Down with the Laugh-Out-Loud Cats


Adam "Ape Lad" Koford's published a new collection of his wonderful Laugh-Out-Loud Cats comics, Down with the Laugh-Out-Loud Cats. The collection is pure, distilled charm.

The Laugh-Out-Loud Cats are the lineal descendants of strips like Peanuts, which mixed extremely contemporary references (in this case, references to Internet slang) with a timeless, childlike humor, and great character design. Pip and Kitteh are eternal hobos on the backroads of the Internet age, shamelessly mixing puns and sight gags in a way that is purely sweet.

As a bonus, this volume is interspersed with the hobo illustrations Ape Lad did for Hodgman's Areas of My Expertise. If you love cute animals, hobos, and Internet humor, you will love The Laugh-Out-Loud Cats.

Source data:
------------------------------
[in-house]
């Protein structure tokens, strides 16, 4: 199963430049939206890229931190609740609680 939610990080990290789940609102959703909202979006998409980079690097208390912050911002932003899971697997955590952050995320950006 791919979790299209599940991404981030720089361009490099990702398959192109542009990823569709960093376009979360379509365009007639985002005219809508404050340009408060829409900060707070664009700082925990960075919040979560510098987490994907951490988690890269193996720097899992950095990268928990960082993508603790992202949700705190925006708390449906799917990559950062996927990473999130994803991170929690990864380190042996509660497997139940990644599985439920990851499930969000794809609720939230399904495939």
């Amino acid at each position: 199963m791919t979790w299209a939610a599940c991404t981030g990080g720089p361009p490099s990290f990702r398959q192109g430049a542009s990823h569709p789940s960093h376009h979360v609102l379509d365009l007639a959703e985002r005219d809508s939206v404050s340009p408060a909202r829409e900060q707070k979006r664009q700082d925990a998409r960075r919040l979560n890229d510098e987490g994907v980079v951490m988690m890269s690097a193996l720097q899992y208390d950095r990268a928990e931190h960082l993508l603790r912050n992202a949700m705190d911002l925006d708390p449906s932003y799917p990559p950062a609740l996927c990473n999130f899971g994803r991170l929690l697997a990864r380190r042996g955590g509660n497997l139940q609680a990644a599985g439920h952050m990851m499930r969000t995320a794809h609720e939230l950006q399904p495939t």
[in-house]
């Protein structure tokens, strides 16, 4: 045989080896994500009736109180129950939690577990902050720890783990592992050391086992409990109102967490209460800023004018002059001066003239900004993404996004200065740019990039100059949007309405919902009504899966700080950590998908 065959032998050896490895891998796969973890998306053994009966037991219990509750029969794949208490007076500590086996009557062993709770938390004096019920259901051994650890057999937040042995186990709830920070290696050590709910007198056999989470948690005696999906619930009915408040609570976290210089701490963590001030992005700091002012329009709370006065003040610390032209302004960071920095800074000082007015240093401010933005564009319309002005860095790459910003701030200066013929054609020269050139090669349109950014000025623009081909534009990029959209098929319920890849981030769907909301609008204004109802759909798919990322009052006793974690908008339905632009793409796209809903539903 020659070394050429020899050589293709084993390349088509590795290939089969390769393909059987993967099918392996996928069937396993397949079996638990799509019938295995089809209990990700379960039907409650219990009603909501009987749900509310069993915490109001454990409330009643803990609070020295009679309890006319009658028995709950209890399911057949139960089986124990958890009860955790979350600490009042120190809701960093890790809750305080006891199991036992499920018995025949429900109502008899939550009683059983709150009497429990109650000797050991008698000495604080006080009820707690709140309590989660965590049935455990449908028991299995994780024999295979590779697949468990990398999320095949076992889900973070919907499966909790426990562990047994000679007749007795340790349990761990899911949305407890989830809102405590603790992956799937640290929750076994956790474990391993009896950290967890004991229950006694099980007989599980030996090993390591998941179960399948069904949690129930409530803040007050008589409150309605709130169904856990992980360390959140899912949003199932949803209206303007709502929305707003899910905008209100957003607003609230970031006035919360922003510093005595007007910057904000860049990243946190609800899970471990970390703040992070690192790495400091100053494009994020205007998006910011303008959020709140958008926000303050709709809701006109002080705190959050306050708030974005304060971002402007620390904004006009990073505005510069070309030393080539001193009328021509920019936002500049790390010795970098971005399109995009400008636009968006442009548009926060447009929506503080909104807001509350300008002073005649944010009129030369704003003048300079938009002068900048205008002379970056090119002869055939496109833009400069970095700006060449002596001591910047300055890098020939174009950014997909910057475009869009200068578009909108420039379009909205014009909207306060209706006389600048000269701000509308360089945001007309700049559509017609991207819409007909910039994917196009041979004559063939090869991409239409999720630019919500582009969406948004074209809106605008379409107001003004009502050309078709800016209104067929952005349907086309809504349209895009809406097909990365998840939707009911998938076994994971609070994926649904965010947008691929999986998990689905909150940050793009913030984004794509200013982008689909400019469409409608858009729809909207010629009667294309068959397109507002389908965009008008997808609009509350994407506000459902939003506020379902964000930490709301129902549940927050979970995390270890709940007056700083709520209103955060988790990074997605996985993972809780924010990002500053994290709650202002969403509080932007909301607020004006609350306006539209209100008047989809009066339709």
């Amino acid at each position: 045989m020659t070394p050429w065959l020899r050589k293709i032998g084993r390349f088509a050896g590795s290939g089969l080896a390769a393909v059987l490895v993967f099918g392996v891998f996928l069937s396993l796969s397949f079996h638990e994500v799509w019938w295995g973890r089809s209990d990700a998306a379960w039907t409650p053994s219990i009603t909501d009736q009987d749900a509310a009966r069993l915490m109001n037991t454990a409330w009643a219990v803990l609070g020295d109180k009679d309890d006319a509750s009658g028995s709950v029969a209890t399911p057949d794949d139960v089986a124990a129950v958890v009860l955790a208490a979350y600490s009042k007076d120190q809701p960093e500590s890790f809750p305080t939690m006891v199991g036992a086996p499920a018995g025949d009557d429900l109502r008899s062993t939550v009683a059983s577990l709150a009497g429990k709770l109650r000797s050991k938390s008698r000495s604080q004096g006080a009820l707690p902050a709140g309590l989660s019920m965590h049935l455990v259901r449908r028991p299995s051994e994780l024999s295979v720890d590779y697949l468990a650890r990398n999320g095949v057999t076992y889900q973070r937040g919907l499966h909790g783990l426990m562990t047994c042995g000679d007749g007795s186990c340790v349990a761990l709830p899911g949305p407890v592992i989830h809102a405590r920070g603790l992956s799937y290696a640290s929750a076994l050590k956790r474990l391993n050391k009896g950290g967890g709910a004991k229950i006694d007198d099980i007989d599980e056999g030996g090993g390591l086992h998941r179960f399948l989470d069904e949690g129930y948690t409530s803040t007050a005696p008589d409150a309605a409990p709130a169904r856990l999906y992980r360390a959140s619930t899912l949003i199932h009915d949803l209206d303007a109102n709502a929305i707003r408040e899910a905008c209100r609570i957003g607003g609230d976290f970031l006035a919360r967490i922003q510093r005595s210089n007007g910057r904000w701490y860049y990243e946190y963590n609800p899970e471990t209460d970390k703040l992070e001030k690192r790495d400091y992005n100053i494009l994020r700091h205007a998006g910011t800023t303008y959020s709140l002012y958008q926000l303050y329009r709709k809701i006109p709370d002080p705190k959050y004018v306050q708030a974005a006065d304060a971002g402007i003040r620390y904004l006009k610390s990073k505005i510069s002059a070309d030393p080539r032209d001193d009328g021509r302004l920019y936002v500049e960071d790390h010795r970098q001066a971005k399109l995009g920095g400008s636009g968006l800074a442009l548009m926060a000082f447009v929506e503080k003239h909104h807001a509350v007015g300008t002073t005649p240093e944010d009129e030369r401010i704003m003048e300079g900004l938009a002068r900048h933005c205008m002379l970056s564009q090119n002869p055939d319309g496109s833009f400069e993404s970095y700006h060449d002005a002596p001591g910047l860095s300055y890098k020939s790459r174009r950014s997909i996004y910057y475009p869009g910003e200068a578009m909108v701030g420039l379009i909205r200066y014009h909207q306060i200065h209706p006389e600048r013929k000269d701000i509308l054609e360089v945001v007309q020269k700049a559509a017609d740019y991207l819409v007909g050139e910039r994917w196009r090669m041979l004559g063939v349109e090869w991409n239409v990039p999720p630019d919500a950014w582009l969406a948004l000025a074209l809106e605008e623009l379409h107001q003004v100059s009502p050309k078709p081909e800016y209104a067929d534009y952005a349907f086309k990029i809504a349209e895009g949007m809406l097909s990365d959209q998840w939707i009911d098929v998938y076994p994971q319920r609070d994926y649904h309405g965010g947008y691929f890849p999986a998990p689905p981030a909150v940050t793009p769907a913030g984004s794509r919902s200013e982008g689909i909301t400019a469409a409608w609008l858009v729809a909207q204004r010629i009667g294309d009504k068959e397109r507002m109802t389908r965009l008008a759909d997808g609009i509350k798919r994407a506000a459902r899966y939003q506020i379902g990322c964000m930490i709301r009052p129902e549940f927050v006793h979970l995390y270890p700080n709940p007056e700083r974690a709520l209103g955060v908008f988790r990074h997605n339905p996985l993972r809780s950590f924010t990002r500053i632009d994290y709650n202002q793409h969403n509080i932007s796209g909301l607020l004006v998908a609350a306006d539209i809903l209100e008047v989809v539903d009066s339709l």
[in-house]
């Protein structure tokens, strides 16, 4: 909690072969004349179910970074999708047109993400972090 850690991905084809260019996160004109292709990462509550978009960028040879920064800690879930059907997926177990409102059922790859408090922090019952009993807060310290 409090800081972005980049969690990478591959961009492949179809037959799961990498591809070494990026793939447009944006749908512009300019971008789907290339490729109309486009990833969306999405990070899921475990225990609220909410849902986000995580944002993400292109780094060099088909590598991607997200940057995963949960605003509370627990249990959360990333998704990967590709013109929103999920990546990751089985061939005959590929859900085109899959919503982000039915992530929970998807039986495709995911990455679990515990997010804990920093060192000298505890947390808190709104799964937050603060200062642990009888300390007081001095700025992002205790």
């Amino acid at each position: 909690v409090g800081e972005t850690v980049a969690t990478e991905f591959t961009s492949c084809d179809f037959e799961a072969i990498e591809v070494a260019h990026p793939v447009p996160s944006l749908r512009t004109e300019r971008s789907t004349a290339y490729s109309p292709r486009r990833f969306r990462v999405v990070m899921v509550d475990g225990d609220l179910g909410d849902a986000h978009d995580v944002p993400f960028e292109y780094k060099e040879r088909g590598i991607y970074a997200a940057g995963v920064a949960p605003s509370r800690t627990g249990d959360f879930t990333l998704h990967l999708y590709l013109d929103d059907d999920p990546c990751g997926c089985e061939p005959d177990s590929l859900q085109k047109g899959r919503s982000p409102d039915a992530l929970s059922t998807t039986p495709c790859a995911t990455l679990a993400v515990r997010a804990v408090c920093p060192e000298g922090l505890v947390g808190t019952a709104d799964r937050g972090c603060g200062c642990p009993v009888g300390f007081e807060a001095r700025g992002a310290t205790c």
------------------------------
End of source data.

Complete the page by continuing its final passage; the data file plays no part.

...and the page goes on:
See also: Gweek 121: The Return of Ape Lad

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Webcomics pioneer Joey Manley dies

Joey Manley, creator of Modern Tales, online comics trail-blazer, podcaster and author, died last week at 48. Many tributes are being posted to his Facebook page; Kevin Melrose published an obituary at Comic Book Resources.
He “was a true pioneer of webcomics,” retailer and convention organizer Chris Butcher wrote last night on Twitter. Cartoonist T Campbell went more in-depth about Manley’s contributions on his blog, writing, “There was a brief moment, hard to remember now, when webcomics and the Web in general seemed to be unsustainable through advertising. Ad rates were in freefall, panicking artists who, a few years prior, had thought they were more or less set for life. Joey knew how to talk to people, how to bring talent together, and he was the one willing to address the elephant in the room: maybe we needed to change the business model.”

XKCD's Substitutions: the Chrome extension that makes reading the news more fun


Today's XKCD webcomic, Substitutions, proposes a set of word-substitutions to "make reading the news more fun." Naturally, it's already a Chrome extension.

xkcd substitutions extension (via Hacker News)

Employment advice for Millennials